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1st Precinct Honors Officers Who Saved Lives in 2010

By Julie Shapiro | April 1, 2011 10:44am

By Julie Shapiro

DNAinfo Reporter/Producer

LOWER MANHATTAN — On May 7 of last year, the 911 call came in: A woman was lying unconscious on the floor of a Spring Street apartment.

Police Officer Lawrence Sanzari, with the 1st Precinct, rushed to the scene and found that the woman had no pulse and was not breathing. She was cold to the touch.

Sanzari immediately started CPR, and soon the woman's heart began to beat and she started breathing faintly. A few minutes later, her pulse and breath stopped again, and Sanzari again revived her with CPR, keeping her alive until an ambulance arrived. She was transported to the hospital conscious and in stable condition.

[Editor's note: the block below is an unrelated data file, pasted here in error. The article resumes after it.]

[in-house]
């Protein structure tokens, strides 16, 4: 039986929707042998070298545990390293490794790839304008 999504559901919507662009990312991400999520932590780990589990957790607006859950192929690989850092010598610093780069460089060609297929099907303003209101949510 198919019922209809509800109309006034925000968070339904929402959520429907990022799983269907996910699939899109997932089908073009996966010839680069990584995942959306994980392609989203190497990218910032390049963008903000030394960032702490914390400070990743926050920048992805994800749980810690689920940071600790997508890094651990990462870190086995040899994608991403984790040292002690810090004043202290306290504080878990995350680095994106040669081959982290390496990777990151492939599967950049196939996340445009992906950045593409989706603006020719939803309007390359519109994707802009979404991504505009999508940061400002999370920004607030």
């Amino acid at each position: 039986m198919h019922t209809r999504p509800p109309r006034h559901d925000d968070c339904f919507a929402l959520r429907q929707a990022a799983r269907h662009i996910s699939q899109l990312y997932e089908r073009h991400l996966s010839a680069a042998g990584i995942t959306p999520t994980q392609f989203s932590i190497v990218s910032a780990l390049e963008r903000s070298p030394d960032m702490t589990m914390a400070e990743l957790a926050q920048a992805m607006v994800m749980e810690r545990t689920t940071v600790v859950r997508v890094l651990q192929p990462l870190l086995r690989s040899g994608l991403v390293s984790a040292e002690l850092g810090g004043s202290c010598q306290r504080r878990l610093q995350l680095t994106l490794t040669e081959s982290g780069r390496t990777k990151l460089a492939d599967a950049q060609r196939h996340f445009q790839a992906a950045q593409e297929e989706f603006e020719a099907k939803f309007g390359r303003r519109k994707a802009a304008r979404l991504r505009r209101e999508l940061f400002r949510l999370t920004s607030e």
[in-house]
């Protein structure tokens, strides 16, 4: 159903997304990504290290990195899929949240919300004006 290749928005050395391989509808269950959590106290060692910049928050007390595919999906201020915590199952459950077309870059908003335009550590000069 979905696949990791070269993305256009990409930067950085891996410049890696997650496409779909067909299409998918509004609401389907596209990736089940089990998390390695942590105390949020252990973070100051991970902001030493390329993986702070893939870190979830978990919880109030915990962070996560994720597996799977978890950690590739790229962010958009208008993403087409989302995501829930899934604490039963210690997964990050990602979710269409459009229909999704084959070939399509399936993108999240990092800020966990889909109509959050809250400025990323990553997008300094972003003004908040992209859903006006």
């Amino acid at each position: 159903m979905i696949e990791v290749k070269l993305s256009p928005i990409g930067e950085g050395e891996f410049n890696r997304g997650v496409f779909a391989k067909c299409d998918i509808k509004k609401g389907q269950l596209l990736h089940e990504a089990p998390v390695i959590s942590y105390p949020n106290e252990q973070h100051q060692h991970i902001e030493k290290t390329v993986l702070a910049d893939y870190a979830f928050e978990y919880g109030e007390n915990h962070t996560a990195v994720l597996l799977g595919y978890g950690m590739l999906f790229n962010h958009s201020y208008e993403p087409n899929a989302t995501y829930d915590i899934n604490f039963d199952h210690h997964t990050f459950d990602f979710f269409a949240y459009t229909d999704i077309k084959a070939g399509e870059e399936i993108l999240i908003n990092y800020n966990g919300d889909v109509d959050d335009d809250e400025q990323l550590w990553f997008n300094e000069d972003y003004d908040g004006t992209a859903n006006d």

Sanzari was just one of several dozen 1st Precinct police officers to receive a plaque and a standing ovation this week at a recognition ceremony in Battery Park City.

"It shows them that their work is not unappreciated," said Police Commissioner Ray Kelly, who attended the reception afterward at the Museum of Jewish Heritage. "We are aware of it."

All of the downtown officers who received Cop of the Month awards in 2010 were called up to the museum's stage Wednesday night as local radio host Shelli Sonstein described the feats that had earned them the distinction.

On July 6, officers Daniel Brier, Richard Ford and Christopher Braine spent 20 minutes inside an 11th-floor apartment on Wall Street, talking down a suicidal man who was sitting on the window ledge. They were able to keep the man from jumping, and once other emergency responders arrived, they pulled him down.

Other officers were recognized for hunting down bank robbers, muggers and shooters, for seizing counterfeit merchandise and for uncovering credit card fraud. The 1st Precinct Community Council, which organized Wednesday's event, also honored the Scooter Task Force, which is based downtown but patrols all over Manhattan.

"The men and women being recognized tonight played an extremely vital role in crime reduction in the precinct," said Capt. Edward Winski, commanding officer of the 1st Precinct. "We have to show we appreciate the job that they do."